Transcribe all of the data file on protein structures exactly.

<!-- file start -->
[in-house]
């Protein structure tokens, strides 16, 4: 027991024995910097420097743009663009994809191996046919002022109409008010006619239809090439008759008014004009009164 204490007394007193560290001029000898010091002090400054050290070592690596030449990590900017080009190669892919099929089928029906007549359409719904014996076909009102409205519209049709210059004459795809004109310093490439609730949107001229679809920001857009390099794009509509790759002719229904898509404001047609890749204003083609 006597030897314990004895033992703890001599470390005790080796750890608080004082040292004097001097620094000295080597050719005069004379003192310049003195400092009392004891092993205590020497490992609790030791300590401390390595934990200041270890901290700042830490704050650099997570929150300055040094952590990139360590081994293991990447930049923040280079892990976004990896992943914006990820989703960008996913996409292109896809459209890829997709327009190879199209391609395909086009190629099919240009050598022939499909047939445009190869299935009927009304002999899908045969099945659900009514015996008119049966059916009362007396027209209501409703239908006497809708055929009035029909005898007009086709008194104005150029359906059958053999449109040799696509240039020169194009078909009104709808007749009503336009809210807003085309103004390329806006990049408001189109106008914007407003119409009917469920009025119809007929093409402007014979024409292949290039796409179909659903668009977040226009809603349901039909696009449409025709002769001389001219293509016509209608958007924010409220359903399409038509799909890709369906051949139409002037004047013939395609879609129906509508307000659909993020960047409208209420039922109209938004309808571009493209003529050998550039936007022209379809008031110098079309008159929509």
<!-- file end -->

[in-house]
């Protein structure tokens, strides 16, 4: 027991024995910097420097743009663009994809191996046919002022109409008010006619239809090439008759008014004009009164 204490007394007193560290001029000898010091002090400054050290070592690596030449990590900017080009190669892919099929089928029906007549359409719904014996076909009102409205519209049709210059004459795809004109310093490439609730949107001229679809920001857009390099794009509509790759002719229904898509404001047609890749204003083609 006597030897314990004895033992703890001599470390005790080796750890608080004082040292004097001097620094000295080597050719005069004379003192310049003195400092009392004891092993205590020497490992609790030791300590401390390595934990200041270890901290700042830490704050650099997570929150300055040094952590990139360590081994293991990447930049923040280079892990976004990896992943914006990820989703960008996913996409292109896809459209890829997709327009190879199209391609395909086009190629099919240009050598022939499909047939445009190869299935009927009304002999899908045969099945659900009514015996008119049966059916009362007396027209209501409703239908006497809708055929009035029909005898007009086709008194104005150029359906059958053999449109040799696509240039020169194009078909009104709808007749009503336009809210807003085309103004390329806006990049408001189109106008914007407003119409009917469920009025119809007929093409402007014979024409292949290039796409179909659903668009977040226009809603349901039909696009449409025709002769001389001219293509016509209608958007924010409220359903399409038509799909890709369906051949139409002037004047013939395609879609129906509508307000659909993020960047409208209420039922109209938004309808571009493209003529050998550039936007022209379809008031110098079309008159929509």